For a century now filmmakers both Irish and foreign have been drawn to the inherent drama in the Irish struggle for independence. Fiction and non-fiction films dealing with the 1916 – 1922 period abound. This programme presents a broad range of cinema and television work focusing particularly on the 1916 Rising.
The tones vary from reverent to satirical, from unashamedly nationalistic to politically interrogative. The compendium of foreign perspectives range from the simple, unmediated camera rushes of British newsreel cameramen to the more complicated narrative layers of John Ford’s adaptation of Sean O’Casey’s 1916 tenement masterpiece; Jack Cardiff’s spin on John Ford’s later fictionalisation of Sean O’Casey’s life; and David Lean’s sumptuous love story to which the events of 1916 are but a footnote. Local filmmakers’ response to the narrative is no less textured: from Neil Jordan’s epic biopic of Michael Collins (itself the subject of much debate around historical accuracy); Isaac Eppel’s powerful War of Independence drama, Irish Destiny (released on the 10th anniversary of the Easter Rising); Gael Linn’s unashamedly nationalistic Mise Éire; the multi-faceted brace of new short works, inspired by the centenary and commissioned by the Irish Film Board; and the eclectic collection of shorts (mostly released for the 50th anniversary).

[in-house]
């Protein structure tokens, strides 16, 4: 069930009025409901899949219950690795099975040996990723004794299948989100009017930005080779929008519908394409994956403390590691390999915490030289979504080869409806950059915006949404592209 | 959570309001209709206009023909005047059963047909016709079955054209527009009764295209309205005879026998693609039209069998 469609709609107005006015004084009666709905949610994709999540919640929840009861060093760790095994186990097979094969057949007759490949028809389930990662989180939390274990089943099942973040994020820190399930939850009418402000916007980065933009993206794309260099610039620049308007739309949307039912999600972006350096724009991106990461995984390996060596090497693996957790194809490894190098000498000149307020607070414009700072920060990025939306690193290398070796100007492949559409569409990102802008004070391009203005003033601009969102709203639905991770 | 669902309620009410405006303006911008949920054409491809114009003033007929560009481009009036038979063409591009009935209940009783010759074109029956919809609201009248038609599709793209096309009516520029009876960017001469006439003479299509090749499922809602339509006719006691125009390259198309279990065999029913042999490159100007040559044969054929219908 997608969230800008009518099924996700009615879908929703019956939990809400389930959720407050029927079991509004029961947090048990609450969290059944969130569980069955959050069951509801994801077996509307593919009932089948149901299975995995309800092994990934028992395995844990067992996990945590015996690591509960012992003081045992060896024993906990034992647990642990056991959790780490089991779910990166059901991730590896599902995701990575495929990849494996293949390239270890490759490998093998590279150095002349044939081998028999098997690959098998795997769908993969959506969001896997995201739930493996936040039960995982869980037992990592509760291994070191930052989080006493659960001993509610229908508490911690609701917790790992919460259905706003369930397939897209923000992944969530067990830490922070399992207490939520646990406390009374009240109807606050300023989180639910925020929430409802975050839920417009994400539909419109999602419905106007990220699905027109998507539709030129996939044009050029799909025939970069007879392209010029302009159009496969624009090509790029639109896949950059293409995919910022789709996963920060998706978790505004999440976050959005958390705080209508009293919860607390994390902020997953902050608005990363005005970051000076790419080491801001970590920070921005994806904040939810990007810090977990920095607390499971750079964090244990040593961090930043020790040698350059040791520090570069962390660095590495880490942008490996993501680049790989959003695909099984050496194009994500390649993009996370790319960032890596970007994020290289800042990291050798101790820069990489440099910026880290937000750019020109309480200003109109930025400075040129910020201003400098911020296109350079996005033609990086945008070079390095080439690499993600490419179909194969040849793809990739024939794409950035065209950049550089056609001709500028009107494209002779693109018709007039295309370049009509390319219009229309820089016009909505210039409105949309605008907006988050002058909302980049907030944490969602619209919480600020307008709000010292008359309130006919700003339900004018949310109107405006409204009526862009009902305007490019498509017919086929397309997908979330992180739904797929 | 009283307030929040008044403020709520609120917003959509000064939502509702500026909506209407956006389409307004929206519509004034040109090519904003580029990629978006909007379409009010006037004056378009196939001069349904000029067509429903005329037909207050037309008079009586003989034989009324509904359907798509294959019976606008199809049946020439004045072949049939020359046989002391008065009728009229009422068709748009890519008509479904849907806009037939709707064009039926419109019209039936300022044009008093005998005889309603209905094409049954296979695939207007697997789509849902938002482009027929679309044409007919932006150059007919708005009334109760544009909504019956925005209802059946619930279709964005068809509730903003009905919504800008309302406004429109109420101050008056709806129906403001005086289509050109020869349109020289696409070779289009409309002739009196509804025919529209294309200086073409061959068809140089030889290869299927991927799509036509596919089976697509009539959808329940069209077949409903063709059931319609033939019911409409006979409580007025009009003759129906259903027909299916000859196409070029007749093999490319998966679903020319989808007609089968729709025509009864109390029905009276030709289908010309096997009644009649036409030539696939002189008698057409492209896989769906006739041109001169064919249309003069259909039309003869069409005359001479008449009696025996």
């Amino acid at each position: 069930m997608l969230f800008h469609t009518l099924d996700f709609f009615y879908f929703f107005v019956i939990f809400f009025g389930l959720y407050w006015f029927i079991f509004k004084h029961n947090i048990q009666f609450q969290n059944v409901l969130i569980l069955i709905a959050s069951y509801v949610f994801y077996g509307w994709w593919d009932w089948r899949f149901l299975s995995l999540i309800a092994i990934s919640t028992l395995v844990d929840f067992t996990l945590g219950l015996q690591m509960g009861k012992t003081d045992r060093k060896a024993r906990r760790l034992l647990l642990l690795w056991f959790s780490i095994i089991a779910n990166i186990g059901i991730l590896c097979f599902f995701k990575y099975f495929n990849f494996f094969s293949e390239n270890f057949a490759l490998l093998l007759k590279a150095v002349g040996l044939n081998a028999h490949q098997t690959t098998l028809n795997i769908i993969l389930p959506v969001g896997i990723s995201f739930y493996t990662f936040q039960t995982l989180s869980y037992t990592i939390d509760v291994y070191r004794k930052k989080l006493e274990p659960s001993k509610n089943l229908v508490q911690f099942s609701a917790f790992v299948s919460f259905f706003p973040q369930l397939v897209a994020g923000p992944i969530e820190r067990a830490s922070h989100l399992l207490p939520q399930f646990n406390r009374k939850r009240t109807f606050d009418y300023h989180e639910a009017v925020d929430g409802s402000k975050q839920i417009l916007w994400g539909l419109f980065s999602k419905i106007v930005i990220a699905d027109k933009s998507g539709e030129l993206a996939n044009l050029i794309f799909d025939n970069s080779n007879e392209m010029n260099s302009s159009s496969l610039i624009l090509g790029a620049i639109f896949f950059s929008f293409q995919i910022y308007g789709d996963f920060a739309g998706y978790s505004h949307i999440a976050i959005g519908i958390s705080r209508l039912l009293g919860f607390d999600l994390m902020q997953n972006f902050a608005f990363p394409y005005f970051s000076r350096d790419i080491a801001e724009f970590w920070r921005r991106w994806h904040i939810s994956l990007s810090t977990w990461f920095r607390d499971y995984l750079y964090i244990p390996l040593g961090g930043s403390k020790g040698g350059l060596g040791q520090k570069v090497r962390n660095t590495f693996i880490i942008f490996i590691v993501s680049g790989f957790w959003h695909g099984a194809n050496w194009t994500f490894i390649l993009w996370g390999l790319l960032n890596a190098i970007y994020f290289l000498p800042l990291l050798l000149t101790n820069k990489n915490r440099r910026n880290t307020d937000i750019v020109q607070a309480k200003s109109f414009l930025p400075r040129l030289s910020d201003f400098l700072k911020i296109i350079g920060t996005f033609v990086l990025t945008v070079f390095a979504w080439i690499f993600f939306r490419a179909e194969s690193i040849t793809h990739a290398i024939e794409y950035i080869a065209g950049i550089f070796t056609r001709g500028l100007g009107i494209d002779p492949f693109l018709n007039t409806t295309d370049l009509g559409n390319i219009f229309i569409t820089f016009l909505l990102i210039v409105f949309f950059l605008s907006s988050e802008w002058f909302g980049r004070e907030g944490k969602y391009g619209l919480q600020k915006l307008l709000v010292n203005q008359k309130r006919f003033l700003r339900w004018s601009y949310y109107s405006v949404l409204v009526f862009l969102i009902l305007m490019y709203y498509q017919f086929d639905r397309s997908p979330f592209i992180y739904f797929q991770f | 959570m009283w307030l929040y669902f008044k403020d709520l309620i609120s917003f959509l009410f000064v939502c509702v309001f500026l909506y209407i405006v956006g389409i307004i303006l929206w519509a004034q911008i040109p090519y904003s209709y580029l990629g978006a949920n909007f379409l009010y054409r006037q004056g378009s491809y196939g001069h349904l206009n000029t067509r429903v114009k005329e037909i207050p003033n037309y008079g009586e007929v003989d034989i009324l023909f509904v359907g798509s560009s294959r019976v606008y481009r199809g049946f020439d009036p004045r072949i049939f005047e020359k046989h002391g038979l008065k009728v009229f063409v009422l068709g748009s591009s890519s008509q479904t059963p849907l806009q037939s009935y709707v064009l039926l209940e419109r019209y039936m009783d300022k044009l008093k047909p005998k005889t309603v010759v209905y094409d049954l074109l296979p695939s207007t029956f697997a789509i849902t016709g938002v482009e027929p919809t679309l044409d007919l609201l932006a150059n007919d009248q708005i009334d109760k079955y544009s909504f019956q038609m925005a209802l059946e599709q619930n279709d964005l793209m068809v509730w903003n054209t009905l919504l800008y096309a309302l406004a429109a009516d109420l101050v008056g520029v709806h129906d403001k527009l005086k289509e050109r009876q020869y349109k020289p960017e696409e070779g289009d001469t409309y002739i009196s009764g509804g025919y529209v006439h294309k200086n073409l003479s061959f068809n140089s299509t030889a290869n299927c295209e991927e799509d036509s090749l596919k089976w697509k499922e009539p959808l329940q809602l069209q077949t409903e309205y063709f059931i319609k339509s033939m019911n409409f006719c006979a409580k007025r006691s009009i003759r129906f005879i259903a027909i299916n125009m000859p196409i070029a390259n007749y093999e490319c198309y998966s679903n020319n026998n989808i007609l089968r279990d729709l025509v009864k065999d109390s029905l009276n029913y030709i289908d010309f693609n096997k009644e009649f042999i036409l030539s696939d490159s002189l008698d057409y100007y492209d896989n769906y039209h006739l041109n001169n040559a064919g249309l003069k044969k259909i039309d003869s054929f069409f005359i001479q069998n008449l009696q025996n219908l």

Programme packages will be tailored to meet a range of exhibition needs.
Various, 2 hours aprox, 2016
George Dewhurst, 78 minutes, 1926
Neil Jordan, 132 minutes, 1996
George Morrison, 88 minutes, 1959
John Ford, 73 mins, 1936
Peter Lennon, 70 minutes, 1968
David Lean, 206 minutes, 1970
Pat Collins, 70 minutes, 2010
Ken Loach, 127 minutes, 2006
AN CAILÍN CIÚIN
ARCHIVE AT LUNCHTIME: LOOK UP! IT’S AER LINGUS
IFI Documentary Festival: ATOMIC HOPE – INSIDE THE PRO-NUCLEAR MOVEMENT
IFI Documentary Festival: IRISH SHORTS PROGRAMME
IFI Documentary Festival: MILLION DOLLAR PIGEONS
IFI Documentary Festival: NOTHING COMPARES
IFI Documentary Festival: WALTER MURCH MASTERCLASS
RÓISE & FRANK
SEE HOW THEY RUN
The IFI is supported by The Arts Council